You’ve reached the mythical 50,000 followers…. Now what? Gathering friends and followers is often the goal of year one social media initiatives; after all you can’t do anything in the social world if no one likes you. Once you hit this goal, and executives finish their brief digital pat on the back, it will only be a short full return until they begin asking what can they get from these friends, followers and fans.
They aren’t asking the questions they should be asking. In most cases they don’t know enough to ask the right questions. What they are really asking is how do we now integrate social media into the organization as they traditionally think of business?
Year two social initiatives (if you have an aggressive program) are all about answering this question. Year three might carry you into answering the right questions, but if nothing else, this keeps your personal chances of success fairly high (it’s a lot harder to answer and apply progressive social media approaches than intregrate it into existing businesses).
Here are four answers to their questions…
1. Create niche marketing messages
The year one effort probably consisted mostly of rebroadcasting standard marketing messages in a more personal manner. Use the numbers you’ve accumulated to show them how many more people they are now directly reaching – the typical social media multiplier math. This isn’t a truly new achievement but if they don’t know any better you might as well take credit for it… I year two, create niche marketing messages that appeal more deeply to key segments of customers, and, to gather more friends, begin discussing topics that are highly related to topics that your customers care about, but are more specifically targeted to get people who influence the sphere your products or services appeal to involved.
2. Reduce costs through customer service
Year one: people complained on your social site and you responded that someone would contact them or pointed them towards a solution. Year two: have true customer service via the site. That doesn’t mean the solution doesn’t happen off-line, but you can solve customer problems right in front of other people. This not only shows your sincere about helping your customers, but most customers have the same problems with your products (see item 4…) and for every one person vocal about a complaint there are sure to be a few more out there that don’t ask and aren’t the true advocates you want because they secret are slightly dissatisfied.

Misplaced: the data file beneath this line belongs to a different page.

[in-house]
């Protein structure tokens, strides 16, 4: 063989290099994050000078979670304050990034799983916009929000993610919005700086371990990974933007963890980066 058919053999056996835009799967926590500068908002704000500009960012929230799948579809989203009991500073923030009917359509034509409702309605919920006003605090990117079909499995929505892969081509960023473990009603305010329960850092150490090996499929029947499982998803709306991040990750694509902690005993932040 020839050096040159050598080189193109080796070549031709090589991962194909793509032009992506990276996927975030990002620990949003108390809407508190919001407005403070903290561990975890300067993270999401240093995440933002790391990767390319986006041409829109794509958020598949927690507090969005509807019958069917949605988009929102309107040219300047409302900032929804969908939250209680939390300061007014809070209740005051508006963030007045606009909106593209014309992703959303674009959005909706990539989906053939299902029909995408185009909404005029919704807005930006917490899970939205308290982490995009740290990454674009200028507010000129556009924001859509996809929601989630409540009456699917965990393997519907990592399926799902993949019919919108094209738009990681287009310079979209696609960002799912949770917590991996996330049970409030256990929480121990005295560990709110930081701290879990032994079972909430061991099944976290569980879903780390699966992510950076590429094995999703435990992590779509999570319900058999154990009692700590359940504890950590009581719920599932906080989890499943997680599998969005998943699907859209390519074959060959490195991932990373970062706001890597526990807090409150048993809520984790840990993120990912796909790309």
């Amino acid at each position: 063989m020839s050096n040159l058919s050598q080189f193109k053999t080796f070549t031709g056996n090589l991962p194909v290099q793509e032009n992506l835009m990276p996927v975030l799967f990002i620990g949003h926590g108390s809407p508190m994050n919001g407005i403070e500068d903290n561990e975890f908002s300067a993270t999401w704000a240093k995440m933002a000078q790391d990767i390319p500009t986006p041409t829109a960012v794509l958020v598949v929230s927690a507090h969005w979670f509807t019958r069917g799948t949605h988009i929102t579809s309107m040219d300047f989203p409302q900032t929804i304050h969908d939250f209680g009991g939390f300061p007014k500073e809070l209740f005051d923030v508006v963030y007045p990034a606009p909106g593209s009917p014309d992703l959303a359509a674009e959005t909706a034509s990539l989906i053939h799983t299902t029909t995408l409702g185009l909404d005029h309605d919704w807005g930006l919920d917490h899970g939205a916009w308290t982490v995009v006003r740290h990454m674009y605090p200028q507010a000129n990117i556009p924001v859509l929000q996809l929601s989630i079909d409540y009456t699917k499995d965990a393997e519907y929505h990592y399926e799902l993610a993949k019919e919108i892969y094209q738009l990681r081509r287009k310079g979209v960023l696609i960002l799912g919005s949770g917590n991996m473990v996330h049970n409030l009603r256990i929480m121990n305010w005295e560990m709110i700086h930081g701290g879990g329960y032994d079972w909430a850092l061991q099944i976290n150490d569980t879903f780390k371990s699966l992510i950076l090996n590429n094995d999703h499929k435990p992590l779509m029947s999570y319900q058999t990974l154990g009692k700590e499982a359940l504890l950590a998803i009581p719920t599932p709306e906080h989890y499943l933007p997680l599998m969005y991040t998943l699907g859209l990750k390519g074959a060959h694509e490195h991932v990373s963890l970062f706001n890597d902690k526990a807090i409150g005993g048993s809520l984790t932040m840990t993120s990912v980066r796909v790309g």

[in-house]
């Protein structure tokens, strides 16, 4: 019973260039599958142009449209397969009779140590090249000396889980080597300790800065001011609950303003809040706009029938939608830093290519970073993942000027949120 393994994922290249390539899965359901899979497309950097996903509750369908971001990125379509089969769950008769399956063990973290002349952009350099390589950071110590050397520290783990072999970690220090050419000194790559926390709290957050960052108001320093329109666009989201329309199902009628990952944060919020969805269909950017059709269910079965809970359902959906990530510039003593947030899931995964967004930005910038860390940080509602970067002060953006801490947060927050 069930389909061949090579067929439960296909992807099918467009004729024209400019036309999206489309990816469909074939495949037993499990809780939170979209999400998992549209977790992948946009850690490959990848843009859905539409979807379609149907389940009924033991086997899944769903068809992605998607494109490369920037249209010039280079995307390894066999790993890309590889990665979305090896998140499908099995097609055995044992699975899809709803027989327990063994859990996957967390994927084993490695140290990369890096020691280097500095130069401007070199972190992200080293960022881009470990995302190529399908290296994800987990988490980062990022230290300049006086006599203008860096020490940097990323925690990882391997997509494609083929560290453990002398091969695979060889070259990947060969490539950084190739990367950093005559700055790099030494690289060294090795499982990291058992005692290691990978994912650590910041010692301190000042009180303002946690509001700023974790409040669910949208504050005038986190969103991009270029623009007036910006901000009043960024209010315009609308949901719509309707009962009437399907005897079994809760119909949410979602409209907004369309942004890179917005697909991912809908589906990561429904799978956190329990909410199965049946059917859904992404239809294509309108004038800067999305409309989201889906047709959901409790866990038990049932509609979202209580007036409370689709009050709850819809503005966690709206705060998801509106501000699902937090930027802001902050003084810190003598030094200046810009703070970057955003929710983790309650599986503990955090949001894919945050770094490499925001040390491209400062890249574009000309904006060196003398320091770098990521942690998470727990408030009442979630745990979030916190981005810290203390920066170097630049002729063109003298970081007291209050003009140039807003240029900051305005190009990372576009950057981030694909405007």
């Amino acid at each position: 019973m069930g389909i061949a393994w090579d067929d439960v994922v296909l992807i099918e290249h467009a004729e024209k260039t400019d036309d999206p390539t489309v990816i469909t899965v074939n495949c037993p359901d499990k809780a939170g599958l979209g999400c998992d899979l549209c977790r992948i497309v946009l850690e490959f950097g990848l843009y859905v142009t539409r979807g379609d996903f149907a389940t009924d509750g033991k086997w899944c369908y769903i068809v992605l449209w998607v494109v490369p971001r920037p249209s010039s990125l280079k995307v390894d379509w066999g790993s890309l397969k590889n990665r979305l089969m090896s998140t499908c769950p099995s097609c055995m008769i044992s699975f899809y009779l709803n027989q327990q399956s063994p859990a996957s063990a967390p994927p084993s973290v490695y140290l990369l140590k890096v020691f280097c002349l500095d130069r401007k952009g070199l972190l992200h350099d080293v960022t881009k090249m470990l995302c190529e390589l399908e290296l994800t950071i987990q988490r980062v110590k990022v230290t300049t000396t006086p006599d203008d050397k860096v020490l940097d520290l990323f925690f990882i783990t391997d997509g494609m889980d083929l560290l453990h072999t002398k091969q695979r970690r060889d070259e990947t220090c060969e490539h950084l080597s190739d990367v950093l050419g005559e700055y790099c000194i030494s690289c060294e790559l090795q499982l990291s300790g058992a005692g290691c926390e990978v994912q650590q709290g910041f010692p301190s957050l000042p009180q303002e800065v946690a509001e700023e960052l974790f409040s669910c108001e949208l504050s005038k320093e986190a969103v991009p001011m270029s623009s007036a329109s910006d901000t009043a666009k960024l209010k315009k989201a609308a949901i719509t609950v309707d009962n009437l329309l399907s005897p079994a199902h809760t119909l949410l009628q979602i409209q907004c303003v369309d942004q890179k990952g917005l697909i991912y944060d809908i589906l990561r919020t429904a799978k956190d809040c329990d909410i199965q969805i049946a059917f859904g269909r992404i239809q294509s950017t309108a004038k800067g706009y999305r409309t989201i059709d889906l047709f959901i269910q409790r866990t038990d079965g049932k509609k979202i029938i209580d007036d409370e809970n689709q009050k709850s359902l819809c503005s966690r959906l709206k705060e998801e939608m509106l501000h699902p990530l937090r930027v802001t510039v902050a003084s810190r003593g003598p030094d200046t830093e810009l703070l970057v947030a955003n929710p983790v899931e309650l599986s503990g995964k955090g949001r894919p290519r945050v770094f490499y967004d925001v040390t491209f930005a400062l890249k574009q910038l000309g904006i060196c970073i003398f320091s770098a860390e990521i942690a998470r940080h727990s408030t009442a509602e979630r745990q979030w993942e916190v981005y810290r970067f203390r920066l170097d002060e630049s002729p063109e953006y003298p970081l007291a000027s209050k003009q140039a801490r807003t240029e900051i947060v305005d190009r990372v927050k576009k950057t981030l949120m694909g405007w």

3. Improving your product
It’s nice to think your product is perfect but in reality it isn’t. In fact, the better the product the more imperfect it often is because people use it in more creative ways than it was originally intended. (Not every product is capable of this. Some are so tightly focused that they cannot be used this way – the iPod – whereas some are more versatile and more readily lead to customer creatively – the iPad.) In year two tie someone from your R&D department into you social media stream. They will ask questions and illicit further responses that you as a social media or marketing person simply wouldn’t think to ask.
4. Engineers get social?
It is a little known secret that even the most reclusive of artists are actually highly social. They all seek praise for their work. Even someone who never shows or sells their work still wants their friends to say how great it is when they open the coat closet to leave the house together. Engineers are no different; they create your product; they are invested in it. The majority of social interaction on the average company site is simple advocacy – people saying they like your product. This should give those recluses enough confidence to jump in. Integrate them into the social stream and you will find they push new uses, tips and tricks with your product out to your customer base that you never thought of in marketing. Just make sure you handle the complaints…
I’d like #4 to be giving your executives a more personal voice to discuss company performance, but that is still likely two years away – but I can’t wait for it!
Having success integrating any of these other areas of your business into your social media efforts?